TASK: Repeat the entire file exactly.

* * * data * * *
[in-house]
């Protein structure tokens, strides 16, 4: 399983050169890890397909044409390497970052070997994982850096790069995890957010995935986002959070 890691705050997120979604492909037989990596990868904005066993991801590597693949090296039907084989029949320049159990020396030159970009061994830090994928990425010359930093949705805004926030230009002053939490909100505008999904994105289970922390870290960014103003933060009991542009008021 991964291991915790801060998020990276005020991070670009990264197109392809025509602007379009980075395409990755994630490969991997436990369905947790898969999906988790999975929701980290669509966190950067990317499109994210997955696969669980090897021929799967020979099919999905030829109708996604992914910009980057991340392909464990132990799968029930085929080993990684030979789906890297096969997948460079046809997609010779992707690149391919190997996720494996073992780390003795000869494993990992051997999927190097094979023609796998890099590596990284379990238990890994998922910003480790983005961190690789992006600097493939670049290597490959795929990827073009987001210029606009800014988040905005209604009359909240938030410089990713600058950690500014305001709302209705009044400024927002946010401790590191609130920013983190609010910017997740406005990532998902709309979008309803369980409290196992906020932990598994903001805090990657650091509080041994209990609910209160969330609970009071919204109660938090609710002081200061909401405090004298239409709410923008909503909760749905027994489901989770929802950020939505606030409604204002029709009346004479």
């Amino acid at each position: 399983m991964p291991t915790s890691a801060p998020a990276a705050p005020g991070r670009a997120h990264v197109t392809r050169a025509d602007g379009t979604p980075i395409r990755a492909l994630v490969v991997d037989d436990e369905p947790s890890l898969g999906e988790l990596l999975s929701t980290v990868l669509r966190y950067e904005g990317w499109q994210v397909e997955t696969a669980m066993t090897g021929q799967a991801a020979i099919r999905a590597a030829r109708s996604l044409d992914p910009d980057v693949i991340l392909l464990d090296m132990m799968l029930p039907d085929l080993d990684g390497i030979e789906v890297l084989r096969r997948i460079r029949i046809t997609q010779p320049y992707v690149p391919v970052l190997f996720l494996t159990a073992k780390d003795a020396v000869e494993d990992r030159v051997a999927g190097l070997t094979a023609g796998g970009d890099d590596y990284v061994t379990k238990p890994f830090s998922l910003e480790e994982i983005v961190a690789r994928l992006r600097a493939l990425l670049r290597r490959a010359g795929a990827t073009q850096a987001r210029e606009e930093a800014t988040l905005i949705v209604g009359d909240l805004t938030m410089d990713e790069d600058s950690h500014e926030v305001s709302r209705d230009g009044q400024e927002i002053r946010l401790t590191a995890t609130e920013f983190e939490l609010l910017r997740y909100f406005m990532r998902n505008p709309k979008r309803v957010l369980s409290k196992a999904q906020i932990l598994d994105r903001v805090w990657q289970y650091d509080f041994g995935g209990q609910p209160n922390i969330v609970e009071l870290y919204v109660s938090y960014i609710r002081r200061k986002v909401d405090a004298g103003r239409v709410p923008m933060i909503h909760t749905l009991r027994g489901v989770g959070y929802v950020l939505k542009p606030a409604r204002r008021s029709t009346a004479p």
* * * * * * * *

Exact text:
[in-house]
């Protein structure tokens, strides 16, 4: 399983050169890890397909044409390497970052070997994982850096790069995890957010995935986002959070 890691705050997120979604492909037989990596990868904005066993991801590597693949090296039907084989029949320049159990020396030159970009061994830090994928990425010359930093949705805004926030230009002053939490909100505008999904994105289970922390870290960014103003933060009991542009008021 991964291991915790801060998020990276005020991070670009990264197109392809025509602007379009980075395409990755994630490969991997436990369905947790898969999906988790999975929701980290669509966190950067990317499109994210997955696969669980090897021929799967020979099919999905030829109708996604992914910009980057991340392909464990132990799968029930085929080993990684030979789906890297096969997948460079046809997609010779992707690149391919190997996720494996073992780390003795000869494993990992051997999927190097094979023609796998890099590596990284379990238990890994998922910003480790983005961190690789992006600097493939670049290597490959795929990827073009987001210029606009800014988040905005209604009359909240938030410089990713600058950690500014305001709302209705009044400024927002946010401790590191609130920013983190609010910017997740406005990532998902709309979008309803369980409290196992906020932990598994903001805090990657650091509080041994209990609910209160969330609970009071919204109660938090609710002081200061909401405090004298239409709410923008909503909760749905027994489901989770929802950020939505606030409604204002029709009346004479």
């Amino acid at each position: 399983m991964p291991t915790s890691a801060p998020a990276a705050p005020g991070r670009a997120h990264v197109t392809r050169a025509d602007g379009t979604p980075i395409r990755a492909l994630v490969v991997d037989d436990e369905p947790s890890l898969g999906e988790l990596l999975s929701t980290v990868l669509r966190y950067e904005g990317w499109q994210v397909e997955t696969a669980m066993t090897g021929q799967a991801a020979i099919r999905a590597a030829r109708s996604l044409d992914p910009d980057v693949i991340l392909l464990d090296m132990m799968l029930p039907d085929l080993d990684g390497i030979e789906v890297l084989r096969r997948i460079r029949i046809t997609q010779p320049y992707v690149p391919v970052l190997f996720l494996t159990a073992k780390d003795a020396v000869e494993d990992r030159v051997a999927g190097l070997t094979a023609g796998g970009d890099d590596y990284v061994t379990k238990p890994f830090s998922l910003e480790e994982i983005v961190a690789r994928l992006r600097a493939l990425l670049r290597r490959a010359g795929a990827t073009q850096a987001r210029e606009e930093a800014t988040l905005i949705v209604g009359d909240l805004t938030m410089d990713e790069d600058s950690h500014e926030v305001s709302r209705d230009g009044q400024e927002i002053r946010l401790t590191a995890t609130e920013f983190e939490l609010l910017r997740y909100f406005m990532r998902n505008p709309k979008r309803v957010l369980s409290k196992a999904q906020i932990l598994d994105r903001v805090w990657q289970y650091d509080f041994g995935g209990q609910p209160n922390i969330v609970e009071l870290y919204v109660s938090y960014i609710r002081r200061k986002v909401d405090a004298g103003r239409v709410p923008m933060i909503h909760t749905l009991r027994g489901v989770g959070y929802v950020l939505k542009p606030a409604r204002r008021s029709t009346a004479p």